Cory Morrow: Texas Favorite Has Faith in New Album

Music Row is a couple hundred miles from Texas, but thanks to innovative, genre-bending artists and writers like Willie Nelson and Cory Morrow the Lone Star State is often light years ahead of the Row and country radio.

“Willie is like the Dalai Lama to us,” Morrow says in a phone conversation from his Austin home in June. “Willie’s a spiritual and musical guru, and a business guru to all of us Texas artists with all the things he’s gone through and the way he rises above it.”

It’s a path Cory has followed beautifully.

“The scene is different down here in Texas,” says Morrow, whose new album is due out in late August, featuring “Ramblin’ Man,” the autobiographical hit single. “We’ve got a pretty neat group of artists, and these fans here really embrace what we’re doing, the creativity, and our desire to step out and be different.”

He was born and raised in the Lone Star State, and Morrow still lives there while commuting to Nashville three or four times a year for meetings and writing appointments with top Music Row tunesmiths including Liz Rose, who is also Taylor Swift’s favorite co-writer.

But Texas will always be his personal and professional home.

“Recently we’ve been playing out of state quite a bit, but overall probably 90% of our touring, our radio, and our marketing are in the state and the region,” he says. “You can live playing the Texas scene.”

Morrow was a student at Texas Tech University in Lubbock when he met another up-and-coming talent, Pat Green. “We met through a mutual friend, and Pat and I have kept up with each other ever since,” Morrow says. “We did a record together, and we both haven’t had a day job in years. We’ve been able to make a good living through music, and to lead a blessed and gifted life.”

Cory moved to Austin at age 22 in 1993, and began working with other local favorites such as Ray Wylie Hubbard and Robert Earl Keen. Cory often worked as his own label, in time selling hundreds of thousands of albums. Like Nelson, Morrow’s music combined countless styles, from country to blues to Texas Swing and jazz – among others – and in 2001 Cory’s duet with Green, “Texas On My Mind” on Write On Records, marked his Billboard country singles chart debut, peaking at No. 60.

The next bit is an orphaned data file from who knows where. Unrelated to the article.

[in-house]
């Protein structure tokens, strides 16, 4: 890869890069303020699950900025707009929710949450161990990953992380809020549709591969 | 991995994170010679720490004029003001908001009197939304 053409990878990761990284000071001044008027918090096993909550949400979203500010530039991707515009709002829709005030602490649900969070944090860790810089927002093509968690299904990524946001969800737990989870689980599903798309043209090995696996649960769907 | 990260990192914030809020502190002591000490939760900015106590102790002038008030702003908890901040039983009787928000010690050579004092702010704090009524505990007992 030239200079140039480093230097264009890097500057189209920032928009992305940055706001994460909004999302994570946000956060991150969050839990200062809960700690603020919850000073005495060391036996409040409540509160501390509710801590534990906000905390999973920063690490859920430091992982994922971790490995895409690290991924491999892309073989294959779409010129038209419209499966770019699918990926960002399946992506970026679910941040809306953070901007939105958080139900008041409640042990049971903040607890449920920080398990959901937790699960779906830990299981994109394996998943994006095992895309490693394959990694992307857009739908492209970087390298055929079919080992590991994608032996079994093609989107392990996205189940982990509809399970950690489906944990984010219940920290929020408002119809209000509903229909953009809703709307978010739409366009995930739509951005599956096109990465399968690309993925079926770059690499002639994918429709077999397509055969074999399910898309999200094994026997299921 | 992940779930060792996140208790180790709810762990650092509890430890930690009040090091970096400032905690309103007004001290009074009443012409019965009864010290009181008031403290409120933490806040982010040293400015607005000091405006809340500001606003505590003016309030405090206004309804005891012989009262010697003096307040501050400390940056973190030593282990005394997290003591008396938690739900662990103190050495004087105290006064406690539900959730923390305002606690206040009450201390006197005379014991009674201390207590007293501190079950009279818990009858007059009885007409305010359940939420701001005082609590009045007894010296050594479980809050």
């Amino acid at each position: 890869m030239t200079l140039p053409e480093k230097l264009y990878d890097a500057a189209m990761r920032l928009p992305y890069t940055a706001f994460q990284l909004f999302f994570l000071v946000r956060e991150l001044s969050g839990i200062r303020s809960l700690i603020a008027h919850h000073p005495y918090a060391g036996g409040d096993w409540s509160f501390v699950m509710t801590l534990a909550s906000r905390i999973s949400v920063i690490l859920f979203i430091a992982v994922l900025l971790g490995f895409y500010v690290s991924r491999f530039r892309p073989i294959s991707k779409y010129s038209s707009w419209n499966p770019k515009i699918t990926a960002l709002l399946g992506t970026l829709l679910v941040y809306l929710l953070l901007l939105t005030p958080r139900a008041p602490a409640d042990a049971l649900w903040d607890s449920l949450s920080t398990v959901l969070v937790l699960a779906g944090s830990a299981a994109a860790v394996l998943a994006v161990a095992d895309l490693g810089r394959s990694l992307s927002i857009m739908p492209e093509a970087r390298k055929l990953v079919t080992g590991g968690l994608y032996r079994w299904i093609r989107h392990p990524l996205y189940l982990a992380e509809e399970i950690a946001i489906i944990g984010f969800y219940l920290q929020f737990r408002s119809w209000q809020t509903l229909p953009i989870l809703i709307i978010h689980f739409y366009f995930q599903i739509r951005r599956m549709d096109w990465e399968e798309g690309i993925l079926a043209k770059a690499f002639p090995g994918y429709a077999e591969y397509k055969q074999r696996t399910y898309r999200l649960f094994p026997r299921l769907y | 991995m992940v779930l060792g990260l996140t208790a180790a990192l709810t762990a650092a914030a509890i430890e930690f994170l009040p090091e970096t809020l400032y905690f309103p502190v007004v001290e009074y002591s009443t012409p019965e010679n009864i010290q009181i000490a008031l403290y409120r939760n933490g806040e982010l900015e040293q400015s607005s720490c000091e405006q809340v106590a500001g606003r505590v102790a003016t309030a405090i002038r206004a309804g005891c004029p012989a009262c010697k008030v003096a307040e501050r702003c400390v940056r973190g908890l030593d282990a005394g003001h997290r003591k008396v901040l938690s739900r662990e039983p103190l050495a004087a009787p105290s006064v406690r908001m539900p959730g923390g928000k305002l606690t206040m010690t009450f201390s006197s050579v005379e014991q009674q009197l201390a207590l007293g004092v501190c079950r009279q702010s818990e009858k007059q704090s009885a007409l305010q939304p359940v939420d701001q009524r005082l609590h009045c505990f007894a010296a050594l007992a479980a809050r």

Morrow’s personal life suffered a jolt in 2005, when police pulled him over when he was driving 100 miles per hour. Cory was charged with drunk driving and possession of cocaine. As the All Music Guide noted, “Morrow was able to strike a plea bargain that reduced the DUI charge to a misdemeanor, and drug charges were dropped due to the small amount of cocaine found.”

It was a massive wake-up call for Morrow that he believes saved his life. He soon afterwards was introduced to a lovely Christian woman named Sherry. They have since married, and Morrow’s upcoming album includes several songs with faith-based themes.

“I was found not guilty, but I’ll tell you there were incidents that led up to that kind of thing happening,” Cory says. “I think the Lord works in beautiful and mysterious ways.”

One of those ways came in “Ramblin’ Man,” the Cory single that went to No. 1 on the Texas charts in June and is very different from the Allman Brothers hit of the same name from 1973.

Instead, Morrow’s “Ramblin’ Man” is very much the tale of his own life and work. “I was a ramblin’ man when I was young,” he sings over a rocking, bluesy Texas beat. “I’ll be a ramblin’ man ‘till my days are done.”

He admits the song “is 100% autobiographical. That part’s awesome. Anybody who didn’t know me wouldn’t really know what most of those lines meant and I wasn’t sure how the song would be taken. But it’s been fantastic how people are lovin’ it.”

Cory’s writing technique for “Ramblin’ Man” was unusual. He sat down and listened again to many of the albums he had grown up loving. “That really brought up a good flash of memories, and I started thinking about different places that my life has taken me emotionally and physically,” he recalls. “I had about 10 pages of ideas on a legal pad, single-spaced.”

Thanks largely to Sherry’s influence, Cory is a happier man now and his music has an expanded focus. “She’s wonderful, and that’s impacted my writing and the way I want my shows and my music to be,” Morrow says. “I want to be more of a positive influence, and take more of an encouraging stance on life. My faith is as strong as it’s ever been, and my relationships are as healthy as ever before. The album that’s about to come out will be a pretty big, tell-tale sign of that.”

By Phil Sweetland

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